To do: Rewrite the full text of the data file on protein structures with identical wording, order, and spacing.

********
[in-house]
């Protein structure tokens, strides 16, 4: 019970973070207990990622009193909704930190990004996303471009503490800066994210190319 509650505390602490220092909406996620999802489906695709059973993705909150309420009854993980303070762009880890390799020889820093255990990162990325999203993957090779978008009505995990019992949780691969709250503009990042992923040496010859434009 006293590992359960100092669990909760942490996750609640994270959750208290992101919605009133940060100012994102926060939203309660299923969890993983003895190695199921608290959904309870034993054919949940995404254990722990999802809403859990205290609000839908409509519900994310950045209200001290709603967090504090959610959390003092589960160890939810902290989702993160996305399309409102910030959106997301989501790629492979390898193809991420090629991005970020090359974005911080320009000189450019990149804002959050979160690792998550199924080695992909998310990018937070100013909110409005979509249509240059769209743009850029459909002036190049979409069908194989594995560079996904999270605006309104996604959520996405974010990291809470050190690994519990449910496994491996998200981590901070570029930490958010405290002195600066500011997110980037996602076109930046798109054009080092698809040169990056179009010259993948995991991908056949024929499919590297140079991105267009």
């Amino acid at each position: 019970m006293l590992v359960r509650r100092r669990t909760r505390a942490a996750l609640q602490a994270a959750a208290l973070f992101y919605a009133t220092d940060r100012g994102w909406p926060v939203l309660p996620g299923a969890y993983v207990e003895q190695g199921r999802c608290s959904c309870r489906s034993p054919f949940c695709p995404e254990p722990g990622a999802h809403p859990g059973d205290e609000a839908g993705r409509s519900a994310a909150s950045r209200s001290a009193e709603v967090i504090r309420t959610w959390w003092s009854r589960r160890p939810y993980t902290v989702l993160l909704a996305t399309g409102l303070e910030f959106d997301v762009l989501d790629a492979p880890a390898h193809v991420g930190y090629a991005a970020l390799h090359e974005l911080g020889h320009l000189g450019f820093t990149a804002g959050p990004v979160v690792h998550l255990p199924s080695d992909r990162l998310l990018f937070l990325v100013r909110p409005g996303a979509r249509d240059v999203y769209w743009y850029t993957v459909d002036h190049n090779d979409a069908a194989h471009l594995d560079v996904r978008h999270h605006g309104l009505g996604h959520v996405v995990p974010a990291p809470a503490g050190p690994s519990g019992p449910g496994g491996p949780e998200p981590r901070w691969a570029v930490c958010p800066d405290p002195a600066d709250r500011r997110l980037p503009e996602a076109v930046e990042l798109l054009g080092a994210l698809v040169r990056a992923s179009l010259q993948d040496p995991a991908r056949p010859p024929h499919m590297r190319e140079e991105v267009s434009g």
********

[in-house]
């Protein structure tokens, strides 16, 4: 019970973070207990990622009193909704930190990004996303471009503490800066994210190319 509650505390602490220092909406996620999802489906695709059973993705909150309420009854993980303070762009880890390799020889820093255990990162990325999203993957090779978008009505995990019992949780691969709250503009990042992923040496010859434009 006293590992359960100092669990909760942490996750609640994270959750208290992101919605009133940060100012994102926060939203309660299923969890993983003895190695199921608290959904309870034993054919949940995404254990722990999802809403859990205290609000839908409509519900994310950045209200001290709603967090504090959610959390003092589960160890939810902290989702993160996305399309409102910030959106997301989501790629492979390898193809991420090629991005970020090359974005911080320009000189450019990149804002959050979160690792998550199924080695992909998310990018937070100013909110409005979509249509240059769209743009850029459909002036190049979409069908194989594995560079996904999270605006309104996604959520996405974010990291809470050190690994519990449910496994491996998200981590901070570029930490958010405290002195600066500011997110980037996602076109930046798109054009080092698809040169990056179009010259993948995991991908056949024929499919590297140079991105267009």
């Amino acid at each position: 019970m006293l590992v359960r509650r100092r669990t909760r505390a942490a996750l609640q602490a994270a959750a208290l973070f992101y919605a009133t220092d940060r100012g994102w909406p926060v939203l309660p996620g299923a969890y993983v207990e003895q190695g199921r999802c608290s959904c309870r489906s034993p054919f949940c695709p995404e254990p722990g990622a999802h809403p859990g059973d205290e609000a839908g993705r409509s519900a994310a909150s950045r209200s001290a009193e709603v967090i504090r309420t959610w959390w003092s009854r589960r160890p939810y993980t902290v989702l993160l909704a996305t399309g409102l303070e910030f959106d997301v762009l989501d790629a492979p880890a390898h193809v991420g930190y090629a991005a970020l390799h090359e974005l911080g020889h320009l000189g450019f820093t990149a804002g959050p990004v979160v690792h998550l255990p199924s080695d992909r990162l998310l990018f937070l990325v100013r909110p409005g996303a979509r249509d240059v999203y769209w743009y850029t993957v459909d002036h190049n090779d979409a069908a194989h471009l594995d560079v996904r978008h999270h605006g309104l009505g996604h959520v996405v995990p974010a990291p809470a503490g050190p690994s519990g019992p449910g496994g491996p949780e998200p981590r901070w691969a570029v930490c958010p800066d405290p002195a600066d709250r500011r997110l980037p503009e996602a076109v930046e990042l798109l054009g080092a994210l698809v040169r990056a992923s179009l010259q993948d040496p995991a991908r056949p010859p024929h499919m590297r190319e140079e991105v267009s434009g």